Don’t leave your car unattended to go into the store while getting gas. Instead, wait till they’ve finished your service and then move your car to the store and lock up. You are not allowed to use a cell phone at the gas station. Expect to pay cash though you will see more gas stations accepting credit cards these days their distinctively-marked, green trucks. They carry gas and a variety of parts. If you have cell reception, you can reach them at 078 or just pull off the road and put your hood up. They will stop. The help is free but expect to pay for parts and supplies. Free Highways or Libres, are often 2-lane roads that wind through the country side. Usually, they’re more scenic but do keep an eye out for the unexpected changes in traffic or obstacles, which often pop up. Two common obstacles require particular attention: Topes, or speed bumps, are legendary; they may only be indicated by skid marks and can rearrange the underside of your car if you’re travelling any faster than a snail. Usually found around towns and villages, it’s not unusual to find canvassers for the local hospital or charity at the village tope asking for donations. You could drop a peso or two in their coffee can, but if you choose not to, just say, “No, gracias.” A bache is a pot hole. Baches are definitely worth watching out for because they are often deep enough to cause damage if you happen to hit one. Watch out also for highway shoulders. Often there are none or there is a drop of several inches, enough to rip out a tire sidewall, and possibly suck your car off the road. This sounds extreme, I know, but I once dropped my car off the edge of a no-shoulder road and the result was not pleasant. Pemex is a nationalized gas company, the only one you will find in Mexico. They are not as plentiful as what you will find to the north; therefore, it’s advisable to work off the top off of your gas tank rather than the bottom half. We are used to calling gas stations by name, Shell or Chevron, but if you ask a local for the nearest Pemex you’ll get a strange look because gas stations are called, “gasolineras”. At the gas station, you can expect the attendants (all gas stations are full-serve) to offer to check your oil, check tire pressure, clean the windshield and check other fluids. The gas station attendant will show you that the pump is reset to zero before beginning to pump again. You may wish to have the replacement fluids on you as they’ll often offer to sell you their items but they’ll use yours if you have them. It’s a good idea to tip perhaps 5 pesos for the fillup and another 5 pesos if they go beyond. If you want regular, ask for Magna, premium, ask for Primo and Diesel is diesel. And if you drive a diesel, check your water filter often as the water content tends to be high due to the humidity.

Don’t leave your car unattended to go into the store while getting gas. Instead, wait till they’ve finished your service and then move your car to the store and lock up. You are not allowed to use a cell phone at the gas station. Expect to pay cash though you will see more gas stations accepting credit cards these days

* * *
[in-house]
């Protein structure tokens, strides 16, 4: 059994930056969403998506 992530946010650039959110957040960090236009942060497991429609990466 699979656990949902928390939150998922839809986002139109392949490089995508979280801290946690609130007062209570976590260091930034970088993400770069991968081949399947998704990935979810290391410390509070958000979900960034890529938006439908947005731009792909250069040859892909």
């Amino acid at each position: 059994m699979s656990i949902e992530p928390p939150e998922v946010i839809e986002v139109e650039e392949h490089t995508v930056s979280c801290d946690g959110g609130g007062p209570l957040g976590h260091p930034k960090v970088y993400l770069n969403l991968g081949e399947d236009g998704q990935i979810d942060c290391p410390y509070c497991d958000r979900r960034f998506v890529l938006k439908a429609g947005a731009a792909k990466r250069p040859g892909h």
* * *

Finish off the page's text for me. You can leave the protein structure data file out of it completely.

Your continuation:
And as a tip, it’s a good place to use a larger bill as they typically have change. It’s not easy to cash large bills in Mexico in most places.

In researching this article, I found many informative blogs, Facebook groups, and web sites full of useful information. One resource in particular worth mentioning if you are planning a cross-country trip are the Bell Road Logs. Bill and Dot Bell have been travelling Mexico in their RV for decades. They’ve logged their road trips as a step-by-step guide of resources and what to watch for.

Take a look at:

The Bells also have a Facebook page called Travel Buddies. It’s a free match-up service where novices to Mexico driving can connect with experienced travelers who act as guides and mentors. Here are a few other useful sites:

http://www.motormexico.com/service/drivetips.html

https://www.esurance.com/info/international/guidelines-for-driving-in-mexico

http://dilworth.org/all/driving-in-mexico

http://www.bajaamigos.net

Travel safe, and keep the shiny side up!

  • Alto (stop)
  • Alto total (complete stop required, usually for military or other inspection)
  • Area de descanso (rest area)
  • Autopista (improved highway, toll road)
  • Autopista de cuota (toll road)
  • Basura (garbage, trash)
  • Camino (road)
  • Camiones (trucks)
  • Carretera (highway)
  • Carril (lane)
  • Carril izquierdo solo para rebasar (left lane for passing only)
  • Caseta de cobro (toll booth)
  • Ceda el paso (yield)
  • Cinturon de seguridad obligatorio (seat belt required)
  • Con niebla/lluvia encienda sus luces (with fog/rain turn on lights)
  • Conceda cambio de luces (consider dimming your lights)
  • Conserva limpia la carretera (keep the highway clean)
  • Cruce (crossing)
  • Cruce de escolares (school crossing)
  • Cruce de peatones (pedestrian crossing)
  • Crucero (intersection)
  • Cuota (toll)
  • Curva peligrosa (dangerous curve)
  • Derecho (right)
  • Desviacion (detour)
  • Disminuya su velocidad (reduce your speed)
  • Encienda sus luces (turn on your lights)
  • Entrada (entrance)
  • Entronque (intersection)
  • Esta carretera no es de alta velocidad (this highway is not for high speed)
  • Este camino no es de alta velocidad (this road is not for high speed)
  • Ferrocarril (train)
  • Frene (brake)
  • Guarde su distancia (keep your distance, don’t tailgate)
  • Ingreso (entrance)
  • Izquierdo (left)
  • Lateral (side road)
  • Libre (free/no toll)
  • Lluvia (rain)
  •  Semáforo (stop light)

 

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Manzanillo Sun’s eMagazine written by local authors about living in Manzanillo and Mexico, since 2009

Manzanillo Sun Writer

Manzanillo Sun's eMagazine written by local authors about living in Manzanillo and Mexico, since 2009